Report: Hawaii still a long way off from 100 percent renewable energy
HONOLULU (HawaiiNewsNow) - Hawaii law mandates that by 2045, 100 percent of energy in the state's electricity sector must be renewable.
That's a major goal — and one that's still a long way off.
In 2017, according to a newly-released state energy report, 27.6 percent of Hawaii's electricity was produced with renewable sources.
The vast majority, though, came from oil.
Hawaii depends on petroleum for electricity more than any other state.
And in 2015, oil accounted for about 67 percent of its electricity production. By comparison, less than 1 percent of the nation's energy production is from petroleum.
Put another way, about one-fourth of all the petroleum used in the state goes to electricity production.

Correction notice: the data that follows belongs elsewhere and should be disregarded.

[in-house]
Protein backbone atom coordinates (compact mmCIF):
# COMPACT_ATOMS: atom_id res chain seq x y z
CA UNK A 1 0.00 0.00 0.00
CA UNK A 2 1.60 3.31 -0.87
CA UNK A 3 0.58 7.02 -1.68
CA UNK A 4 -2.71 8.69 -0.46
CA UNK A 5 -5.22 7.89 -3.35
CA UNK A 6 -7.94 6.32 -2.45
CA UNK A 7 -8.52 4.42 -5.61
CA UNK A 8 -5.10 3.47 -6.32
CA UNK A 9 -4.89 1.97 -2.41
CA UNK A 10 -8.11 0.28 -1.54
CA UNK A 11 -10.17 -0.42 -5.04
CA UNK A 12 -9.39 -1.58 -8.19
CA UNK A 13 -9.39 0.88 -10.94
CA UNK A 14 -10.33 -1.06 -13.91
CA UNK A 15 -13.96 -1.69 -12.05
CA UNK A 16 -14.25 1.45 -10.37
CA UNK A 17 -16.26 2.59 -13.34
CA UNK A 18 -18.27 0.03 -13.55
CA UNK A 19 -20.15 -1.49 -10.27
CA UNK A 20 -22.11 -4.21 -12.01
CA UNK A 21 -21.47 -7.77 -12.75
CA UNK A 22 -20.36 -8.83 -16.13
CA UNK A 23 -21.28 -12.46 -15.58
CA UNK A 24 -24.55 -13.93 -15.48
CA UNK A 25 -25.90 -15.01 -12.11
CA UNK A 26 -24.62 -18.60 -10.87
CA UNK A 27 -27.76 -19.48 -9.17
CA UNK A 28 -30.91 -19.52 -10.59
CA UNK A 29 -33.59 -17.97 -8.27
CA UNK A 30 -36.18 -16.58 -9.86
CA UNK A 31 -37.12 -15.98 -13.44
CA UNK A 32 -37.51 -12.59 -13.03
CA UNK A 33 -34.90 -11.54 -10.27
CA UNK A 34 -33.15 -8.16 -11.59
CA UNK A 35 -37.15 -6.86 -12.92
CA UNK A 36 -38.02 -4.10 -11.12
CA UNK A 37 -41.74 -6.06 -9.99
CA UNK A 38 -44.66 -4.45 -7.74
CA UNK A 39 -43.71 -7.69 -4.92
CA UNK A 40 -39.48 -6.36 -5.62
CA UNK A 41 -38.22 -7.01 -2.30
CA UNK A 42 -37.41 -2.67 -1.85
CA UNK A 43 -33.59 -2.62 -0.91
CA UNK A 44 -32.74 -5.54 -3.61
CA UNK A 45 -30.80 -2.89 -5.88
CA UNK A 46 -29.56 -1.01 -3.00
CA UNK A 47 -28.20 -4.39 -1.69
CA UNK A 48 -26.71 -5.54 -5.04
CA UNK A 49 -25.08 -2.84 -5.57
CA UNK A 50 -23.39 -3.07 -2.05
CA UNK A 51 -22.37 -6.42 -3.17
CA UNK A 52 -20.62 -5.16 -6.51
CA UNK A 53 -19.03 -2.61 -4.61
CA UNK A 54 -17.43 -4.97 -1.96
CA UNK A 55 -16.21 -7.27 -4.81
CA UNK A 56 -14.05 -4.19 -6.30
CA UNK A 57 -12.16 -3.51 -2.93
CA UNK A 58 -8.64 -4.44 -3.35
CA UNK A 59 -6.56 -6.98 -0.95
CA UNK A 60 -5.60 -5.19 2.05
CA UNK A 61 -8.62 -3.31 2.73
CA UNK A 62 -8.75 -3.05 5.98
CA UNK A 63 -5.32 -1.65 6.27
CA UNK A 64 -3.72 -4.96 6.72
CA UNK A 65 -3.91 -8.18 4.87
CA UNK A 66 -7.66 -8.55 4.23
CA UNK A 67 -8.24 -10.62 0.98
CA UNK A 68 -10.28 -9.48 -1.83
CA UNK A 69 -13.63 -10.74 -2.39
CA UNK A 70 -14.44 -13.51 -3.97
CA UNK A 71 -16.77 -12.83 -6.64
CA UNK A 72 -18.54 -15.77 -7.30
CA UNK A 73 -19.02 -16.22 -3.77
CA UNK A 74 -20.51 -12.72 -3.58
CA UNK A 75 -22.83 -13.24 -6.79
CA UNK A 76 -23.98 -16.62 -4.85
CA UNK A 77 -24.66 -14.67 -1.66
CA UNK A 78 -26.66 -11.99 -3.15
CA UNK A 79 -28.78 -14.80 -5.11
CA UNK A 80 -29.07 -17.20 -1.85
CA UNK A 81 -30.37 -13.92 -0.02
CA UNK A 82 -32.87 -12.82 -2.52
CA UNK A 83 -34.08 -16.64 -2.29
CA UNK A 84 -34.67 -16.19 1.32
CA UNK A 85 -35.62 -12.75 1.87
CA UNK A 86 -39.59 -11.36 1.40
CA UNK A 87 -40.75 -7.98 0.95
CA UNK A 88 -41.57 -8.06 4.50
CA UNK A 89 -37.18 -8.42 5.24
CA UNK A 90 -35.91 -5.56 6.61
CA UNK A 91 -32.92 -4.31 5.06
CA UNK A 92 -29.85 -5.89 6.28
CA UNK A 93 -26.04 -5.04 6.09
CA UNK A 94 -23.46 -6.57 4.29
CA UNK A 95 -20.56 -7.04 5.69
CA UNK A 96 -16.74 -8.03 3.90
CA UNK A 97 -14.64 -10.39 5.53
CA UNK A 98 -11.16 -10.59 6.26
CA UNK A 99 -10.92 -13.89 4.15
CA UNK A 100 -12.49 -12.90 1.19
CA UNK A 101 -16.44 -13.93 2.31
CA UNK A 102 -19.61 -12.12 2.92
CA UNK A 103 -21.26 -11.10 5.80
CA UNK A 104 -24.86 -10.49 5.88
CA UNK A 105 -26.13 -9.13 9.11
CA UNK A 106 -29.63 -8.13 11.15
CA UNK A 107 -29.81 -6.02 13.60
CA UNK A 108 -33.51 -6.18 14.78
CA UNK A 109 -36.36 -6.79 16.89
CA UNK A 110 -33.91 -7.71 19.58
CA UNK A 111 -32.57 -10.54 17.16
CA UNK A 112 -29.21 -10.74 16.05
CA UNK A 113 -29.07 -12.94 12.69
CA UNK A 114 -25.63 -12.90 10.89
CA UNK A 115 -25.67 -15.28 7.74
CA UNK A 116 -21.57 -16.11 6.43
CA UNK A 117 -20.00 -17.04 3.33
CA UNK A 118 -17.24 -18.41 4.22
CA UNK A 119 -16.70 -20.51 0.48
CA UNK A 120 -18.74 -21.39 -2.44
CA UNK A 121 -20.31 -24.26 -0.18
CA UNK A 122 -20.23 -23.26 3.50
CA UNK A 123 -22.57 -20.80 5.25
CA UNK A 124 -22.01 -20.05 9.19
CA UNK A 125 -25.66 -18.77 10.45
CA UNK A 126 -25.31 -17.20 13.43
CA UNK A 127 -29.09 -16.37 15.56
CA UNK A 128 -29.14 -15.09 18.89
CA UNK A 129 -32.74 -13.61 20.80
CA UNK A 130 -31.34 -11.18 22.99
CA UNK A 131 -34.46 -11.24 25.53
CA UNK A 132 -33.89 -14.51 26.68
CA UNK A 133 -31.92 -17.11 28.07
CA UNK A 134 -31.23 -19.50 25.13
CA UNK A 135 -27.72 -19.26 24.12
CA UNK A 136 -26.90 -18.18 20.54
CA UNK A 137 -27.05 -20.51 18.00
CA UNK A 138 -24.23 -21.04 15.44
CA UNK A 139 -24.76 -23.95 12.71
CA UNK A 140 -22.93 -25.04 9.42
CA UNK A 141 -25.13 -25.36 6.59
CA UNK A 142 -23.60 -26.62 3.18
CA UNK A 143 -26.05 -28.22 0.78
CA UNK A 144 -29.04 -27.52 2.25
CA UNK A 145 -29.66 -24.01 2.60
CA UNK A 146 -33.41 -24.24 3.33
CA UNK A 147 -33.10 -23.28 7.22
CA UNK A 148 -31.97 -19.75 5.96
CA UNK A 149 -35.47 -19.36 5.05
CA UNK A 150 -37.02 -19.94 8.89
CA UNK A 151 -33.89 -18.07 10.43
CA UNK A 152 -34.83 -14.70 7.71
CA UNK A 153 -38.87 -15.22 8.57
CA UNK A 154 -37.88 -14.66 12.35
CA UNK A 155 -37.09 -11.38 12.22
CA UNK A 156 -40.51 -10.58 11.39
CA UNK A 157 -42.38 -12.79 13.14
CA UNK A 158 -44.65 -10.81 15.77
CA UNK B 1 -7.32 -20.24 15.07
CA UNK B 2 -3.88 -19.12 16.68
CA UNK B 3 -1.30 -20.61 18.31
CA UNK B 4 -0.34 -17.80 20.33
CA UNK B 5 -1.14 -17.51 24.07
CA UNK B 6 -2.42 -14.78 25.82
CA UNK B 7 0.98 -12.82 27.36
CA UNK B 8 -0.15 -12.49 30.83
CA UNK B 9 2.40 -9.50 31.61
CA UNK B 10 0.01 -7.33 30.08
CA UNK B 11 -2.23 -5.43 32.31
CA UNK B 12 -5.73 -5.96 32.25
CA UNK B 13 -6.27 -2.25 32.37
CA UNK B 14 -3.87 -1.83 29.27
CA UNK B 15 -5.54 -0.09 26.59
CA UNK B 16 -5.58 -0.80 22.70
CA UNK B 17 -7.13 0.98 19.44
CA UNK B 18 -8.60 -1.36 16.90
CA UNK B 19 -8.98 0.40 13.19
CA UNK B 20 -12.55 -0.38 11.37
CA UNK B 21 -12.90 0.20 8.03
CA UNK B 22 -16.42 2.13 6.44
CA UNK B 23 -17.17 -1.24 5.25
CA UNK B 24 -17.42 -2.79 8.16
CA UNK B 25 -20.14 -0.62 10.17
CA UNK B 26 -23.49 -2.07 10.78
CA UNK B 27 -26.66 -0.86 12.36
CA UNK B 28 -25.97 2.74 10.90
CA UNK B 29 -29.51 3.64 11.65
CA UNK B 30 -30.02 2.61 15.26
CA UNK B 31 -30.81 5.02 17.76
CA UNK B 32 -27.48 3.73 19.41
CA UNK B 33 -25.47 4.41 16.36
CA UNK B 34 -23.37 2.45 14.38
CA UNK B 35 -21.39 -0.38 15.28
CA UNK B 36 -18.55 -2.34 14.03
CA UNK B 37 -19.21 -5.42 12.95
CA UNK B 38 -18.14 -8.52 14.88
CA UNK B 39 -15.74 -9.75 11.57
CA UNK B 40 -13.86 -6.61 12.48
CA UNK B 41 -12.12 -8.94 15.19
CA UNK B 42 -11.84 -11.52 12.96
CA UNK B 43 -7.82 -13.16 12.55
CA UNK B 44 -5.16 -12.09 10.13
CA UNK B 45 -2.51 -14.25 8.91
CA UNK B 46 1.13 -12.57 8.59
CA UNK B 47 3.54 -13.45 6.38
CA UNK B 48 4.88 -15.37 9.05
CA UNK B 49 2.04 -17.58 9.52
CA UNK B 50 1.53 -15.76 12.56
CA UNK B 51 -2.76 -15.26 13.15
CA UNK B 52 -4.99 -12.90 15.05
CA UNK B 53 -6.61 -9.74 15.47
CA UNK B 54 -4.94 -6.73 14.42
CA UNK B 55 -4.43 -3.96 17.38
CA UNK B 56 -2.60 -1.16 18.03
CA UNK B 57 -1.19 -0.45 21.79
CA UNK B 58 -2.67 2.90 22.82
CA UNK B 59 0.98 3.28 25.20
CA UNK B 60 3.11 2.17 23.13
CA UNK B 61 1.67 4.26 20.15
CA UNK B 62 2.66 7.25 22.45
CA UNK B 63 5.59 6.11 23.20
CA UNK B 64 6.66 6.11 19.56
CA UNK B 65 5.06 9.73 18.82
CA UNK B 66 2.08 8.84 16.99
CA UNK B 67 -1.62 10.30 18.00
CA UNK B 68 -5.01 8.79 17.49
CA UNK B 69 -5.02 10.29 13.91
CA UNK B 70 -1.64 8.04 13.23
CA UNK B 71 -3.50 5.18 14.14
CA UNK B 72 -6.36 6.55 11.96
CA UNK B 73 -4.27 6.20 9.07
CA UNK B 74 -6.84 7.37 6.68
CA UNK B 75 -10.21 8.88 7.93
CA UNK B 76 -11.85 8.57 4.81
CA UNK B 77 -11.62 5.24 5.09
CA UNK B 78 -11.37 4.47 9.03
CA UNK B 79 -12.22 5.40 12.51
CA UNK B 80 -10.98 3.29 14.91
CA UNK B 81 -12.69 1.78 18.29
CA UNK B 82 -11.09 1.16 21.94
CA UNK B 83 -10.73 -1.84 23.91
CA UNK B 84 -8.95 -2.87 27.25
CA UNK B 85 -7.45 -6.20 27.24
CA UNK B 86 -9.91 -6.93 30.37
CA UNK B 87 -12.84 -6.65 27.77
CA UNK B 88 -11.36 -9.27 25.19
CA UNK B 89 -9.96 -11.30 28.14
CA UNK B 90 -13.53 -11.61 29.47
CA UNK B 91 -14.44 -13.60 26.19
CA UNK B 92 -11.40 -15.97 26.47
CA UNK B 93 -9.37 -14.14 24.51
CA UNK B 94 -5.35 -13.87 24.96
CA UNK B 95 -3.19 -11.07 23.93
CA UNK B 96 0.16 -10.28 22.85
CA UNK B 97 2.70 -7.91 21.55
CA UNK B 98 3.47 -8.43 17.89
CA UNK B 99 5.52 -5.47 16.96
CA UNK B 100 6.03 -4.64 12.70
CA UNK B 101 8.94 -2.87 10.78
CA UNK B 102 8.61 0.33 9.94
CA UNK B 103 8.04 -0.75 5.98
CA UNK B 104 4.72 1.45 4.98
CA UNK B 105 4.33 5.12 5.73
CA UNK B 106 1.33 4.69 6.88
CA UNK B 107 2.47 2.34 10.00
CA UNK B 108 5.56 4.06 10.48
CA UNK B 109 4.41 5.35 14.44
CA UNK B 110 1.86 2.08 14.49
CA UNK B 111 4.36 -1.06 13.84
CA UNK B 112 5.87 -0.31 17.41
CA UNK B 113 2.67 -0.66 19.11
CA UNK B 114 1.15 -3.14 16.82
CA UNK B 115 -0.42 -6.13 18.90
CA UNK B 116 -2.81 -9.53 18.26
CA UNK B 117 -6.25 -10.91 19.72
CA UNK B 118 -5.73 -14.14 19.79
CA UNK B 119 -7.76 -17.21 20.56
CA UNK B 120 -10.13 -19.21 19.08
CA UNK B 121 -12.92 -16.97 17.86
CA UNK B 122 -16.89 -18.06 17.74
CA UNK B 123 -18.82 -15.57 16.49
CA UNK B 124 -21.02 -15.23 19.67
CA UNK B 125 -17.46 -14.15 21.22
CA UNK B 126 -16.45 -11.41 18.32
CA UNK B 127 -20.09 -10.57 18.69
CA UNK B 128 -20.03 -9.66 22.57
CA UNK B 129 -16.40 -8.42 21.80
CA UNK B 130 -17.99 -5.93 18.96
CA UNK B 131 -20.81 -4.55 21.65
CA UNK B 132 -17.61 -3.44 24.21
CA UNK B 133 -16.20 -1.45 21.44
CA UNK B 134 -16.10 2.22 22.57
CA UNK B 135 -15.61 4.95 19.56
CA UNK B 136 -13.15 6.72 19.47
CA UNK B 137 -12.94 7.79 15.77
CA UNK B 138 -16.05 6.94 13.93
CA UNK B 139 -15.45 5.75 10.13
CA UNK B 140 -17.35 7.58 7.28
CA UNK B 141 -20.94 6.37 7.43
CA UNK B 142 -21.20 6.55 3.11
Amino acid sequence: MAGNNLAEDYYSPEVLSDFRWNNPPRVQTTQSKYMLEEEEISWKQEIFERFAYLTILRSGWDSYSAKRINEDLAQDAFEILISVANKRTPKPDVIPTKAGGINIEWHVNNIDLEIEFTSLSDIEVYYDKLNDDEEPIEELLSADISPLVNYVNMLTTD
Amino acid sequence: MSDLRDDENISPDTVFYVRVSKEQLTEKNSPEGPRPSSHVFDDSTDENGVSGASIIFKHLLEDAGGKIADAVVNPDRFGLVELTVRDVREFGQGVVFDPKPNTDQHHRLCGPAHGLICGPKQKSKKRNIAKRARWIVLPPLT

That's about the same as all the petroleum used for ground transportation.
"As a community of isolated islands, we drain our economy with costly payments of billions of dollars annually for imported fuel — dollars which should remain in our economy to grow our economy," the June 2018 Hawaii Energy Facts and Figures report says.
"We pay, yet we are richly endowed with a wealth of natural resources. Our challenge is to work together to accept these blessings while balancing environmental, cultural and economic considerations."
The price of the heavily-relied on petroleum affects plenty of goods and services. Hawaii's electricity prices, for example, are more than double the U.S. average, the report points out.
In a glimmer of good news: Since 2011, residential electricity rates for all Hawaiian Islands have been on the decline as gas prices have dropped. And Hawaii households are also using less power.
In 2017, the average monthly residential electricity use was 482 kwh. That's down from 584 in 2011.
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